On an afternoon in late May, Chicago real estate agent Gary Lucido, president of Lucid Realty, glanced at the chicagohousingstats.com website. Among the stats grabbing his attention was one showing Chicago-area home prices had fallen 27.3 percent from their peak several years ago.
Noting many home buyers a few years earlier had purchased their homes with no money down, Lucido made a simple point. Those who did not put down a penny at purchase now own homes worth on average 27.3 percent less than the full purchase price they agreed to at closing, he says. Those homeowners are "underwater" or "upside-down" on their loans. And if they were forced to sell, there would not be enough cash from the sale to pay the lender, because the value today is far less than the balance owed on the loan.
Whether the result of putting no money down or 20 percent down, the state of being underwater on a loan is one factor behind the spate of short sales today. The other is that many of these same homeowners are unable to pay their mortgages, due to factors ranging from job loss, divorce and medical bills to adjustable rate mortgages, and face the prospect of foreclosure, Lucido says.
Having a home repossessed by the lender through foreclosure is "a recipe for severe emotional distress," notes Frank DeNovi, an agent specializing in Real Estate Owned (REO) and short sale properties at Coldwell Banker Residential Brokerage in Arlington Heights. The very few options open to people facing this crisis include loan modification, forbearance (an agreement to delay foreclosure), or a short sale. A short sale, if successful, averts the need to go through with the foreclosure, DeNovi says. "A short sale is a real estate transaction in which the proceeds from the sale do not cover the balance on the loan," he explains.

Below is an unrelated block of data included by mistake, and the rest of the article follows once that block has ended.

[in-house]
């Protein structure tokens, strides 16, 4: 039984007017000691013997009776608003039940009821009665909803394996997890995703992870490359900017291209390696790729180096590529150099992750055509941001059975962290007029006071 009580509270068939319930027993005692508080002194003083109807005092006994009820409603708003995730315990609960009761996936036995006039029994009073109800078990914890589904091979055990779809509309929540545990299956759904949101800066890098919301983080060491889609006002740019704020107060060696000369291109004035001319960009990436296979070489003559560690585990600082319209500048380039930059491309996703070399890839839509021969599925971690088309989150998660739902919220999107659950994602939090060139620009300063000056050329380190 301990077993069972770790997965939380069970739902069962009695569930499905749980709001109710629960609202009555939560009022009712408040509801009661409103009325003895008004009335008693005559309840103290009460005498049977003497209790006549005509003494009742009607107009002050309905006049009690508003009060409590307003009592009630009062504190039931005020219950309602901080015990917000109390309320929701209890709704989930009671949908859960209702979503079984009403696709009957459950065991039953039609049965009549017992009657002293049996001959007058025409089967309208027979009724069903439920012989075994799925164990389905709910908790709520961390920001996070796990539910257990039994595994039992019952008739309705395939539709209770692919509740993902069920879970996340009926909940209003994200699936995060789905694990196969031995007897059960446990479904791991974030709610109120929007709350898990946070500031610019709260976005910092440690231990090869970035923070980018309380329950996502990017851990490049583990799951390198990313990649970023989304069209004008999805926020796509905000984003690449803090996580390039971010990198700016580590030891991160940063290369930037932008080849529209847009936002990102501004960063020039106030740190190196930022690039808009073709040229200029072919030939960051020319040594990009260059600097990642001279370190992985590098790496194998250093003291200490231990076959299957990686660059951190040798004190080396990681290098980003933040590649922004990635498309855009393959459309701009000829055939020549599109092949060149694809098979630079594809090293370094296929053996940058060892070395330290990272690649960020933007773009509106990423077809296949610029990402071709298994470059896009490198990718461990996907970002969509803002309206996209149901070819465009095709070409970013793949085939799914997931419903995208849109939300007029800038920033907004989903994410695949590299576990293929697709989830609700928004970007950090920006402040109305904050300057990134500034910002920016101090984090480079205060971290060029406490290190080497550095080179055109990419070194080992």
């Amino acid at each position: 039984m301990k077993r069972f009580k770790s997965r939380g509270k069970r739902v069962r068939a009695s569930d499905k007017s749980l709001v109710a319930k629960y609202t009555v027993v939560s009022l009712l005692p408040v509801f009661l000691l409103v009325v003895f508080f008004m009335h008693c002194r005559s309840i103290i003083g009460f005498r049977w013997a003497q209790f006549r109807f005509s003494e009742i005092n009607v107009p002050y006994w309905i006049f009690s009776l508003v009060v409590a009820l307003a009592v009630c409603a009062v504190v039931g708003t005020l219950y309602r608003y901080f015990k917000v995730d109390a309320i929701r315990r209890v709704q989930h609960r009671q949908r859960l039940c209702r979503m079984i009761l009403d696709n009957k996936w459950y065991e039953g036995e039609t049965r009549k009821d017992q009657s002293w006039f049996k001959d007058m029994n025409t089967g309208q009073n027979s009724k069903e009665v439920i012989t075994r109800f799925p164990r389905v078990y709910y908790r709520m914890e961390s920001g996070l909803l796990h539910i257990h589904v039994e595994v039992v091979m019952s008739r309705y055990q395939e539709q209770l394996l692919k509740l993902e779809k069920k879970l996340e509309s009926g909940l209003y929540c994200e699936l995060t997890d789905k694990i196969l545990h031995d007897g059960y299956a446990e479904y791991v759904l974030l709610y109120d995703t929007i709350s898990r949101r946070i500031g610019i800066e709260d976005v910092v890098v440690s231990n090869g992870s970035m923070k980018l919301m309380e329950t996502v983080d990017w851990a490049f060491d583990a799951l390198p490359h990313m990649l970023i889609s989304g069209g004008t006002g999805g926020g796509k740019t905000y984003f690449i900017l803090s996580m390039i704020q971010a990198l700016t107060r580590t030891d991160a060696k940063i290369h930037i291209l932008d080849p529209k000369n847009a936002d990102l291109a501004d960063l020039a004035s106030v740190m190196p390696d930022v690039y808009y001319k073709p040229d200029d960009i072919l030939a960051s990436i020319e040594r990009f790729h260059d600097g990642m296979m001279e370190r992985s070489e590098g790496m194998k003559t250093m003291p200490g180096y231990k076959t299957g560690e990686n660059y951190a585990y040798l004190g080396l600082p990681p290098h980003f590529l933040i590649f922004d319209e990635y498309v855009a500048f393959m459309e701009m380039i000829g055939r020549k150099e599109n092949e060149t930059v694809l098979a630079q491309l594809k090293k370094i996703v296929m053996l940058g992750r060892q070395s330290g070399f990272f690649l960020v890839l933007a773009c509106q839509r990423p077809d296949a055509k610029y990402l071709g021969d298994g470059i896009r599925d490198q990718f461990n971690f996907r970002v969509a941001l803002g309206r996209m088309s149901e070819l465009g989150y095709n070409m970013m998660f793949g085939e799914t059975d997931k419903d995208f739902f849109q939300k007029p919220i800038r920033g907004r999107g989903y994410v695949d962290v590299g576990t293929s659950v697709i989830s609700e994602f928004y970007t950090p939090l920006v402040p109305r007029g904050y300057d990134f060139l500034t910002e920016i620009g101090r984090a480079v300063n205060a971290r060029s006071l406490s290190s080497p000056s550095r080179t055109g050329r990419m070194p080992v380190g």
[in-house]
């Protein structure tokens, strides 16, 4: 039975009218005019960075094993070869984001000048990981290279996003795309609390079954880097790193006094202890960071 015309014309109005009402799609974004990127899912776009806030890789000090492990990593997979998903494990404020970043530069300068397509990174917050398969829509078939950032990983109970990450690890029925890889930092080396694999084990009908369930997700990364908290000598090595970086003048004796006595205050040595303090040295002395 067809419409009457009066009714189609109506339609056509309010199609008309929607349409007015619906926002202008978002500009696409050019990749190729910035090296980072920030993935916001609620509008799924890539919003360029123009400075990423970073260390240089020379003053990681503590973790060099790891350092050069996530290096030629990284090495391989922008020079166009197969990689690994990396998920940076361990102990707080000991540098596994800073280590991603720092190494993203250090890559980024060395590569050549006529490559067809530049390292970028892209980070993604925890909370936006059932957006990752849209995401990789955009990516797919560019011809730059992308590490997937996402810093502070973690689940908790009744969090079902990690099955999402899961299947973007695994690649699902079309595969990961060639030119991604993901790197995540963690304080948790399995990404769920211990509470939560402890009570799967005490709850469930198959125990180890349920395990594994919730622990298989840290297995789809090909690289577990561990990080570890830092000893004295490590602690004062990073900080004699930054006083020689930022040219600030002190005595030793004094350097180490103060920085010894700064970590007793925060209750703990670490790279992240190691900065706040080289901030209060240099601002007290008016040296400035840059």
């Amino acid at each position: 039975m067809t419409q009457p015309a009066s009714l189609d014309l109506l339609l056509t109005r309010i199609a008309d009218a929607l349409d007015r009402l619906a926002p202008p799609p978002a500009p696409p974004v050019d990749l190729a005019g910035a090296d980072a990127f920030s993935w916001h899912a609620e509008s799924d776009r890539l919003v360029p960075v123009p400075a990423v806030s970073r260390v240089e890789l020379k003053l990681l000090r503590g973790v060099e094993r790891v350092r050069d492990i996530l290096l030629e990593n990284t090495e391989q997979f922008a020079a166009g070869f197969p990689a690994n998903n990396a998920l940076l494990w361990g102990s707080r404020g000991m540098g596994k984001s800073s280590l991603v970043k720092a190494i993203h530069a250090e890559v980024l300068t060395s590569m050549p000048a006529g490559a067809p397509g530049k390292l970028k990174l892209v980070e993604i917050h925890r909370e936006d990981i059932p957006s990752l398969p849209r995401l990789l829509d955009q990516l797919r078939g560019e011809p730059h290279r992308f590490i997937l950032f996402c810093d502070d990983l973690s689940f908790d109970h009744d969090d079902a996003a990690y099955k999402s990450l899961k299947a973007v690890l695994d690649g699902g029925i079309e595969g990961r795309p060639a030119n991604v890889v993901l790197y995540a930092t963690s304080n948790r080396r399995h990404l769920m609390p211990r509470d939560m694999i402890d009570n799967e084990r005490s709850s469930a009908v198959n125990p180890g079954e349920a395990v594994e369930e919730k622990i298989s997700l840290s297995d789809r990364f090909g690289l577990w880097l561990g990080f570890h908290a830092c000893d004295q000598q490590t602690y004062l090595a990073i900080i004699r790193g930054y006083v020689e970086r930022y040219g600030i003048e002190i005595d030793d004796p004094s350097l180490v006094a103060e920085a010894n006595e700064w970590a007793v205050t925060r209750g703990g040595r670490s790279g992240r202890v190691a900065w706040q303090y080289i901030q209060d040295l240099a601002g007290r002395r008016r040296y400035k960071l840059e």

"So the lender accepts a discounted payoff on the loan. Once the short sale is completed and the sale closes, the foreclosure process is avoided."
If lenders are to accept short sales, sellers have to prove financial hardship, Lucido says. Were that not the case, virtually every home seller would attempt to have the lender eat part of the mortgage loan, he adds.
Hardship in general terms is being unable to pay the mortgage and being forced to sell to avoid foreclosure. But this situation is often the result of more specific catalysts that bring about hardship, such as a divorce, Lucido says.
"I have a situation now where a couple was able to afford a condo on a dual income," he says, adding that a subsequent divorce made that impossible. "Now the husband has moved out, so they have to sell the place, which is under water and they don't have the money to cover it. So they need a short sale."
An imminent move to a distant state to accept a much-needed job offer might also constitute hardship, Lucido says. In such instances, the home here would have to be sold, making a hardship-generated short sale a possibility.
Short sales from sellers' perspective
The owner in danger of experiencing foreclosure may react to that danger by first initiating talks with the lender's loss mitigation department, DeNovi says.
"That's usually when the experienced Realtor steps in," he adds. "This is such a daunting experience to go through as an individual. I will usually get a call from someone about to lose their home or unable to make a payment. There are lots of ways we find out. I or someone from my staff will sit down with the people, and find out if they're candidates for a short sale."
Whether they are good candidates for short sales will hinge on many factors. Those include whether they've defaulted on a payment, how much more they owe on the house than it is now worth, and whether they have taken second or even third mortgages on the home.
If they have not been able to make mortgage payments for some time, the homeowners may not be appropriate candidates for a short sale, DeNovi says.